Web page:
It may be Venezuela’s last chance to oust Maduro — if Trump and others act fast

It may be Venezuela’s last chance to oust Maduro — if Trump and others act fast


JANUARY 16, 2019 03:14 PM,


In a speech at the State Department, Vice President Pence said the administration has imposed new sanctions on the government of President Nicolas Maduro and has spoken with Juan Guaido, the leader of the opposition-controlled National Assembly.

By The Department of State TV

For the first time in many months, Venezuela’s dictator Nicolás Maduro finds himself on the defensive as a newly invigorated opposition mounts an internationally backed effort to restore democracy. It may be Venezuela’s last chance to avoid becoming another Cuba.

President Trump, alongside the leaders of Brazil, Colombia, and other Latin American democracies, could help expedite Maduro’s ouster if they move fast and declare Juan Guaidó — president of the country’s opposition-controlled National Assembly — as the acting president of Venezuela.

That could set off a series of potentially devastating events for the Maduro regime.

The Venezuelan opposition’s new momentum started around Jan. 10, when Maduro took office for a second six-year term, and most Latin American democracies, the United States and the 28-country European Union declared his presidency “illegitimate.”

Most of these countries argued that since they had already declared Venezuela’s May 20, 2018, elections a sham, they could not recognize Maduro’s second-term as valid.

They also said — accurately — that the National Assembly is the only democratic institution left in Venezuela, its members elected by a landslide in relatively free elections in 2015. Maduro has since stripped it from most of its powers, but has stopped short of closing it down by force.

This week, Guaidó, 35, invoked the Venezuelan Constitution’s Article 233 to say that Maduro has been a “usurper” of the presidency since Jan. 10 and hinted that he will proclaim himself acting president to convene a free election.

Under Article 233, when the presidency is vacant, the National Assembly president takes office temporarily until new elections are held.

Venezuelan President Nicolás Maduro was sworn in to a second term Jan. 10, 2019, amid international calls for him to step down.

But Guaidó, so far, has not formally taken the oath of office and he has only tacitly indicated that he will do it soon.

While some hardliners in the Venezuelan opposition are urging him to form a parallel government immediately, Guaidó — and his political mentor, jailed opposition leader Leopoldo López — are waiting for, among other things, a mass demonstration they have called for Jan. 23. They hope that escalating domestic and international pressures will make Guaidó’s swearing-in ceremony more effective.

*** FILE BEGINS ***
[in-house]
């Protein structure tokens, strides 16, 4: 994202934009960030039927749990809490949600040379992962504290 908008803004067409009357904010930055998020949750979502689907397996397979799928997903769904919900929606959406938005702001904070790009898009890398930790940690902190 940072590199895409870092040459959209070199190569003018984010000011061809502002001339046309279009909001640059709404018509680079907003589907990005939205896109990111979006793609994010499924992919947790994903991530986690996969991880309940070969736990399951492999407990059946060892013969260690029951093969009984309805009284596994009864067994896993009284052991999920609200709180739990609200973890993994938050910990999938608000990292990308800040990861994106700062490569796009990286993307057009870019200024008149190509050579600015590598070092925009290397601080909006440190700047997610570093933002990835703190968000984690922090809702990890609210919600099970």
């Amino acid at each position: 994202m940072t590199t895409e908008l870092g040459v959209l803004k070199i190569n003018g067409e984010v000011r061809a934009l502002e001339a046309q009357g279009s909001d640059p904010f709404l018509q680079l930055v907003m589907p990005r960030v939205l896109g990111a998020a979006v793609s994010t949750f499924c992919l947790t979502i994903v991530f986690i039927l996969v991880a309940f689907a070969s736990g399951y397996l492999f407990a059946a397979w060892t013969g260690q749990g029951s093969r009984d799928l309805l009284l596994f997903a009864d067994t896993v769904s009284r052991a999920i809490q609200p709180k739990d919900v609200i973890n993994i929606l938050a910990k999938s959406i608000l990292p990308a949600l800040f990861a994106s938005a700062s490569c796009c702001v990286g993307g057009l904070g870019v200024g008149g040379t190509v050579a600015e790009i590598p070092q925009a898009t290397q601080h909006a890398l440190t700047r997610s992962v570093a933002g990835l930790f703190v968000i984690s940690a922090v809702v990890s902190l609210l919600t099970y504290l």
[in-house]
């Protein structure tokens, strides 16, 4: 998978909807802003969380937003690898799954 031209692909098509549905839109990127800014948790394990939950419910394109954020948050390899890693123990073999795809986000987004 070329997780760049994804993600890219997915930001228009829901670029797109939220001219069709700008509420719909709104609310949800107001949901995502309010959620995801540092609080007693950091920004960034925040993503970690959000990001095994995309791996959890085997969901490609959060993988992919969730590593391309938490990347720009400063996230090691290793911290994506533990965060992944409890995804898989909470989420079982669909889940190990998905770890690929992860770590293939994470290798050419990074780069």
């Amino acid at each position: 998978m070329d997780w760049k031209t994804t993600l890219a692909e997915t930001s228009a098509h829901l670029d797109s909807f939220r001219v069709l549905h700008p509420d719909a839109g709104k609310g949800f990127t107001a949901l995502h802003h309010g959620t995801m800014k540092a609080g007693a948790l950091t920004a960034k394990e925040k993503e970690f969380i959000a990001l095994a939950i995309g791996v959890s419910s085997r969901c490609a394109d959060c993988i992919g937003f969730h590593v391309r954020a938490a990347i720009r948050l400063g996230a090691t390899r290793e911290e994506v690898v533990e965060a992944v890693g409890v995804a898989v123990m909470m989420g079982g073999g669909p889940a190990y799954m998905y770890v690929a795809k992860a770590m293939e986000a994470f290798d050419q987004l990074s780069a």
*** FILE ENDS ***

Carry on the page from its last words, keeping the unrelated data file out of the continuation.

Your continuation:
Meantime, Brazil, Canada and the chief of the Organization of American States, Luis Almagro, already have indicated that they consider Guaidó the legitimate president of Venezuela. The Trump administration has not yet been that explicit. Vice President Mike Pence said, “We congratulate, recognize and support” the National Assembly’s decision to declare Maduro an “usurper.”

Among the series of events that could unfold if Guaidó formally proclaims himself caretaker president:

Guaidó could start appointing ambassadors in the United States, Canada, Brazil, Colombia, Argentina and other key countries that support him. Most of these countries would probably recognize his envoys, and evict Maduro’s ambassadors.

Granted, Maduro would immediately arrest Guaidó. But Guaidó could seek refuge in a friendly embassy in Caracas and run his parallel government from there. Maduro would probably not dare send his troops into, say, the Brazilian Embassy.

Guaidó could order countries that recognized him to freeze all of the regime’s assets and financial transactions abroad, paralyzing the Maduro government. The National Assembly has already authorized Guaidó to take that step.

Guaidó could also authorize an international humanitarian aid corridor to Venezuela, something Maduro has steadfastly opposed. That would allow Western democracies to send desperately needed food and medicines to the Colombian and Brazilian borders. Venezuelans would be further furious at Maduro if such aid remained stuck at the border because of his refusal to let it in.

These and other possible moves could help force Maduro out of office without international military intervention, which is a bad option — and an unlikely one, too. Guaidó’s measures would put pressure on the Venezuelan military to demand a peaceful and constitutional solution to Venezuela’s crisis.

If Trump and the heads Latin America’s leading democracies formally recognize Guaidó as Venezuela’s legitimate caretaker president, they could help speed up a constitutional solution in Venezuela. They shouldn’t wait any longer.